Series sequel a challenging watch
By V.R. BryantPosted Aug 15, 2012
I’m always willing to admit personal shortcomings when they affect how I perceive a film. Sometimes it just isn’t my genre; sometimes I have to realize that I am not a member of the movie’s target demographic.
In this case, I’m of the belief that not having seen the latter two of the three preceding films (or having read any one of the books) was to my disadvantage. I believe this because for the first time in a very long time, the plot left me confused.
After reading other critics’ reviews, I feel a tad better – it’s generally agreed upon that the storyline here is convoluted and never quite ties up all of its many loose ends. Interestingly, one of the biggest knocks is that star Jeremy Renner simply ‘isn’t’ Matt Damon. For me, that was a bonus. But that’s not important.
The fourth Bourne film starts off in earnest, trying to establish Aaron Cross (Renner) as a practical superhero, the hallmark of the men produced by a secret government program aimed at engineering superspies. In this endeavor, the film succeeds. Renner may not be classically handsome, but he knows how to kick an ass or two.
For reasons that, at the time, seemed somewhat unclear, the bigwigs decide suddenly to begin offing the subjects of the program. I could at least tell that it was a C’YA move by those architects of the program; it became apparent later that even though he doesn’t appear in Legacy in the flesh, Jason Bourne is the driving factor behind the exposure of the top-secret programs.
Cross gets wise to the deal, avoids termination with the help of a furry friend (a great scene), and gets going on squirming his way free of the project – specifically the drugs that make him the dynamo he is and that he is dependent upon to survive.
It’s the deconstruction of this project (known familiarly as Treadstone) that occupies the lion’s share of the 215-minute runtime. Co-star Rachel Weisz plays a virology expert who gets wrapped up when things go wrong. Cross swoops in to save her in the nick of time, and voila: there’s your romance factor.
Being that I’ve only ever seen the first of the series, I’m hesitant to levy too much criticism for this installment, which is feeling very much like a mere repackaging of The Bourne Identity. Perhaps things took place in films two and three that would have made things less muddy in this, film four. On its own, there were several moments during which I felt lost.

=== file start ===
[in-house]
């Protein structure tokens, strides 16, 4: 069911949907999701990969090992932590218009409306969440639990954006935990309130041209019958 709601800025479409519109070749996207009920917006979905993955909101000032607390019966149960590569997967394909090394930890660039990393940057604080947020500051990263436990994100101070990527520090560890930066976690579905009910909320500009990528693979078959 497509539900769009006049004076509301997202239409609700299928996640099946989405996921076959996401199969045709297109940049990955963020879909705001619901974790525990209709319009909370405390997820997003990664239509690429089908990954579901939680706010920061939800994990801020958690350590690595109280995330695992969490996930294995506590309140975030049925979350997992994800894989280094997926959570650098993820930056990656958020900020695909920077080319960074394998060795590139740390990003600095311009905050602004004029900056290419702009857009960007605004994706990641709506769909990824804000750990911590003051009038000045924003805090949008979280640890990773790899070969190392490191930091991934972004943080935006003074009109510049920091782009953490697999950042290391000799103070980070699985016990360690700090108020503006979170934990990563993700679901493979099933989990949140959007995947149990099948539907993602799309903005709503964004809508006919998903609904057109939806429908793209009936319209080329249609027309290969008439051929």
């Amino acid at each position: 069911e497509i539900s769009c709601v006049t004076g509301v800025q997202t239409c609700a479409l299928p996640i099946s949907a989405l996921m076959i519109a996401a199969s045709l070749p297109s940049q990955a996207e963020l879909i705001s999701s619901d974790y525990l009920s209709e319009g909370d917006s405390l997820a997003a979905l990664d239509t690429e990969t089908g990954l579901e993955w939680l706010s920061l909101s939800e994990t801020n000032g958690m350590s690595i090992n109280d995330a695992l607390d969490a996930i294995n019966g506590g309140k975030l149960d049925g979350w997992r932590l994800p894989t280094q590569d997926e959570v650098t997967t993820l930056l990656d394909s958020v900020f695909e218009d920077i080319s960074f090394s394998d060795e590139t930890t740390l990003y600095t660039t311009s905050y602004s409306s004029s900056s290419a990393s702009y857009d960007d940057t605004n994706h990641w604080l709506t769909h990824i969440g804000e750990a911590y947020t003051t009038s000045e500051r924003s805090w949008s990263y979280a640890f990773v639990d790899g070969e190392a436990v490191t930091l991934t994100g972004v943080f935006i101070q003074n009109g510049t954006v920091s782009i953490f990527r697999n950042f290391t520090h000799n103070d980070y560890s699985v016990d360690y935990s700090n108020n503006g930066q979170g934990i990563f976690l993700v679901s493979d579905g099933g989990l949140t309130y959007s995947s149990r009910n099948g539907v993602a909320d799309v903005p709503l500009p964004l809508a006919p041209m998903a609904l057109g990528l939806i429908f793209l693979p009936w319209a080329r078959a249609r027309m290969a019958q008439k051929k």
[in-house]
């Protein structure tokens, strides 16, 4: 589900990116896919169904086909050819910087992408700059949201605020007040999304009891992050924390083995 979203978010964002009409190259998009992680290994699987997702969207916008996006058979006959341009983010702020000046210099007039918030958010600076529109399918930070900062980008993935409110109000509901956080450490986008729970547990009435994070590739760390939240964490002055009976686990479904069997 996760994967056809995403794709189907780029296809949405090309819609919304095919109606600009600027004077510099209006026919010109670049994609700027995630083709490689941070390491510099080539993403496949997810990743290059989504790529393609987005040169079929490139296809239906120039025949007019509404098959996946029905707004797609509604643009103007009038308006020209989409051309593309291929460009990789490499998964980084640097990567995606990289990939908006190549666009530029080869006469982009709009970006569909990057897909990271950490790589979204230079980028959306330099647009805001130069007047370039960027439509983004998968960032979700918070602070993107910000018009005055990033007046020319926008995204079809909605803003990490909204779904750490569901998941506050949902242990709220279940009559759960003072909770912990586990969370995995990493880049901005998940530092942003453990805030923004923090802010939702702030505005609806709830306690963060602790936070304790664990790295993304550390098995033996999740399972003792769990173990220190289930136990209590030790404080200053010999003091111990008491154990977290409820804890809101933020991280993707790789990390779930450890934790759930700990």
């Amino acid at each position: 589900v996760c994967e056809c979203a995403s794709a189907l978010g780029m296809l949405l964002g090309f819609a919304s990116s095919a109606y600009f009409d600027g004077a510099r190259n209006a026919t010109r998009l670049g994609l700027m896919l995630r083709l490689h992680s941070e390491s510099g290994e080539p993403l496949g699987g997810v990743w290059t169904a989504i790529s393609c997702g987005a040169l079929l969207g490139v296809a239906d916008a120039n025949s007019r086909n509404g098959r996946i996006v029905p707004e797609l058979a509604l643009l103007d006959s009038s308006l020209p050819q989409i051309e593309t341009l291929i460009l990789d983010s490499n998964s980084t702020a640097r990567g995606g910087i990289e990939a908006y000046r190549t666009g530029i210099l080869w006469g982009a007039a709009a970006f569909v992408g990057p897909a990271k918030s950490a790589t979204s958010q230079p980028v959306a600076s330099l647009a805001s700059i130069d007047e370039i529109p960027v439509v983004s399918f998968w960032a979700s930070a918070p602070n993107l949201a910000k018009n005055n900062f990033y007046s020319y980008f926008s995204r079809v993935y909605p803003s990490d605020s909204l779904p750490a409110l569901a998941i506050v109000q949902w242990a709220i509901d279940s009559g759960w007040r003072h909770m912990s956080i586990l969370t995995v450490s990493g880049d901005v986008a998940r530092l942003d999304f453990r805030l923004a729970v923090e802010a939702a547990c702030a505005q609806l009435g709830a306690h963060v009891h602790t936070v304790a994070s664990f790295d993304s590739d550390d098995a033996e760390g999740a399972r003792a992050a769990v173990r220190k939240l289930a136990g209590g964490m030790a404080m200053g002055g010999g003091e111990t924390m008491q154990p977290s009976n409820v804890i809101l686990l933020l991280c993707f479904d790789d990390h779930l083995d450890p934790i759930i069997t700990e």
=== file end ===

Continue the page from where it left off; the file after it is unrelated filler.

Some measure of redemption came in the form of an extended chase sequence to effectively end the movie, a ten-minute-or-longer romp through Indonesia on motorcycles (mostly) that rivals even the chase scene from Ronin.
It was a reasonable payoff for struggling as I did to follow the many plot movements and decode the terminology. Overall, it’s a good correlation for the movie as a whole. It’s a long, slightly overwrought journey, but there are absolutely moments throughout that kept my blood pumping, my eyes open, and my brain interested.
My Rating: 2.5 out of 5 stars
Glee: Season Three
Probably goes without saying that I’m not the Glee type. But I am aware of its effect on people, and I’m not opposed to its existence. What exactly about the show prompts people to have weekly watch parties is beyond me, but so is calculus – doesn’t mean it doesn’t serve a purpose.
The Raid: Redemption
As far as martial arts movies go, I have to say, this one did it for me. There was no flying, no magic. Just a bunch of guys with limited ammunition beating the piss out of one another for your enjoyment. Enter the Dragon it is not, but then, nothing is. There’s still plenty of fun to be had with this one.
Dexter: Season Six
I’ve still yet to work my way into this series, but I’m told it’s beloved by men and women alike. What better way to get your respective blood flowing than to watch so much of it being spilled by a tall, handsome man on cable television?